6. 6. 6 of 9 development or redevelopment, which leads to little or no new traffic generation, will be permitted  Clearly , Westcott Street and Balchins Lane cannot sustain the vehicular impact of any significant further development such as that proposed. The cumulative effects of existing and committed development on the operational capacity and environmental character of congested areas as a whole will be taken into account in the determination of development proposals. The provision of new accesses onto principal traffic routes will not normally be permitted where access can only be gained from those networks.  Westcott Street is already overloaded and congested and there is no facility for new access points other than this existing roadway.  the proposed development, if permitted, would be contrary to the provisions of this policy. CORE STRATEGY POLICIES: Policy CS 3 = Balancing Housing Provision 1. In seeking to provide a balanced housing market, the Council will require housing proposals to take into account and reflect local housing needs in terms of the tenure, size and type of dwellings.  Large ‘executive’ houses for occupiers from outside the village will strain all existing access and service facilities and neither reflects the intentions of the release of the reserved land nor the needs ( not yet established) of the village and , therefore:  the proposed development, if permitted, would be contrary to the provisions of this policy. 2. The Council will particularly seek the provision of two and three bedroom dwellings suitable for occupation for all sectors of the community including newly forming households, young couples and expanding families. 3. New housing for the elderly, and supported and specialist accommodation will be encouraged in suitable locations. 4. The Council will encourage new dwellings to include “Lifetime Homes” principles within their design so that they can be readily adapted to meet the needs of those with disabilities and the elderly.  None of this is catered for in the proposals for this development and, therefore:  the proposed development, if permitted, would be contrary to the provisions of this policy. Policy CS 4 - The Provision of Affordable Housing 1. In order to increase the provision of affordable homes the Council will aim to secure a minimum of 950 net affordable units within the District between the period 2006 and 2026 (contributing towards the sub-regional target of 40% of all new homes being affordable). 2. In order to achieve this target the District Council will require where viable: a. that on all housing developments of 1 to 9 gross dwellings, a financial contribution equivalent to providing 20% of the total number of dwellings as affordable is made; b. that on all housing developments of 10 to 14 gross dwellings, 30% of the total number of dwellings are affordable;  30% of 14, being 4.2, is higher than that allocated on the proposed development. The proposals fall short of this requirement and, therefore:  the proposed development, if permitted, would be contrary to the provisions of this policy.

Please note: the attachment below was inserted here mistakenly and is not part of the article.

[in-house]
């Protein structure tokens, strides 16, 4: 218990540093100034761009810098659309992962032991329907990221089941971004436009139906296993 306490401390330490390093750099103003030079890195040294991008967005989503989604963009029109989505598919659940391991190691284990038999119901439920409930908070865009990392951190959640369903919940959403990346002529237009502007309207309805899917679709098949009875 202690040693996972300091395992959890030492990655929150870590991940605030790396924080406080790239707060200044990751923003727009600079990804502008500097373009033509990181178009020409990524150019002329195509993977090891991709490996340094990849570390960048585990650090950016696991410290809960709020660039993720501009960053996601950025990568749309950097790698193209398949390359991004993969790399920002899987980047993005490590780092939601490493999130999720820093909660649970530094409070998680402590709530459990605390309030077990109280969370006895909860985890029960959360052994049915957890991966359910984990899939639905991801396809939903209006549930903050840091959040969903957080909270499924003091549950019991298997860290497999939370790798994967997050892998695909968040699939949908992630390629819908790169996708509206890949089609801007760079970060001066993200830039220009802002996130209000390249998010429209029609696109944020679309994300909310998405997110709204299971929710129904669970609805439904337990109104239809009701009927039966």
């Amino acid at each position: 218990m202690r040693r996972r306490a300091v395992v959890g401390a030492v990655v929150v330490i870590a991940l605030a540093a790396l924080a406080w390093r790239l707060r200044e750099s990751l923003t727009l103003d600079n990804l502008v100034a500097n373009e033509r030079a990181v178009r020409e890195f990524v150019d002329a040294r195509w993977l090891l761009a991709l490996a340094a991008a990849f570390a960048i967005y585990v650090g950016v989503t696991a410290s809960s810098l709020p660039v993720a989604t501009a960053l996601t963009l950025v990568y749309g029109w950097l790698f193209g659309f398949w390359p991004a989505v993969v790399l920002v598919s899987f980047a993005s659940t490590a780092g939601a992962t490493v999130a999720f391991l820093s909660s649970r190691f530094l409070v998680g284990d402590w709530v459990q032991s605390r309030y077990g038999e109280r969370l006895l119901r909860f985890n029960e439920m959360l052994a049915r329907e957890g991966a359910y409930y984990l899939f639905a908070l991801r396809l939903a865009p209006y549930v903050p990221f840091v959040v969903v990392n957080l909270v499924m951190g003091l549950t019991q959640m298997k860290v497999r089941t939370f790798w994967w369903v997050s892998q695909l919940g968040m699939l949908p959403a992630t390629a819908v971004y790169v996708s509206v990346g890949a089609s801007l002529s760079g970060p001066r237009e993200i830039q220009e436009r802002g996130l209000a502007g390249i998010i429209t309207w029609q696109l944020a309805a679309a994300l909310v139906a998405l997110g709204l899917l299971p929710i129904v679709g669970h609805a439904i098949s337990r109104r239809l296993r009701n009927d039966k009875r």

7. 7. 7 of 9 Policy CS 13 = Landscape Character 1. All new development must respect and, where appropriate, enhance the character and distinctiveness of the landscape character area in which it is proposed. Landscape enhancement works may be required to avoid adverse impacts associated with new developments. 2. The Surrey Hills Area of Outstanding Natural Beauty (AONB) is of national significance, and as such,the conservation of the natural beauty of the landscape will be a priority in this area. The AONB will be protected in accordance with the objectives in Planning Policy Statement 7 (Sustainable Development in Rural Areas) and the Surrey Hills Management Plan, with particular focus on the impact of development on ridgelines, significant views, peace, tranquillity and levels of artificial light.  The impact of the proposed development in this location has been criticized by all interested bodies relating to protection of the significant vista of and from the north downs and, therefore:  the proposed development, if permitted, would be contrary to the provisions of this policy. Policy CS 14 = Townscape, Urban Design and the Historic Environment 1. All new development must respect and enhance the character of the area in which it is proposed whilst making the best possible use of the land available. This will be assisted through the work on Built-Up Area Character Appraisals. 2. The Council will resist development of a poor quality of design and will expect to see sufficient detail set out in the Design and Access Statements, where required, to enable planning applications to be properly determined. 3. Development must incorporate appropriate landscaping with particular attention to the use of trees and hedges native to the locality. 4. Areas and sites of historic or architectural importance will be protected  Concern was raised by the Historic Buildings and Conservation officer of MVDC regarding the access to the proposed development site through the cluster of farm buildings within application MO/2010/0917. Nothing has changed. The access is still scything through the curtilage of the Grade II listed farmhouse, Lower Springfield farmhouse and the adjacent converted farm buildings. Taylor Wimpey attempt to mitigate criticism by omitting any road or boundary features along this existing track within their application. Clearly, if permitted, traffic calming measures and containment will be necessary which would adversely impact on the setting of this listed building, and thereefore:  the proposed development, if permitted, would be contrary to the provisions of this policy. and, where appropriate enhanced in accordance with the legislation, national and regional guidance. Planning Policy Statement No 5 – Determination of applications relating to Heritage Assets HE7.1 In decision-making local planning authorities should seek to identify and assess the particular significance of any element of the historic environment that may be affected by the relevant proposal (including by development affecting the setting of a heritage asset) taking account of: (i) evidence provided with the application (ii) any designation records (iii) the historic environment record and similar sources of information (iv) the heritage assets themselves (v) the outcome of the usual consultations with interested parties; and (vi) where appropriate and when the need to understand the significance of the heritage asset demands it, expert advice (from in-house experts, experts available through agreement with other authorities, or consultants, and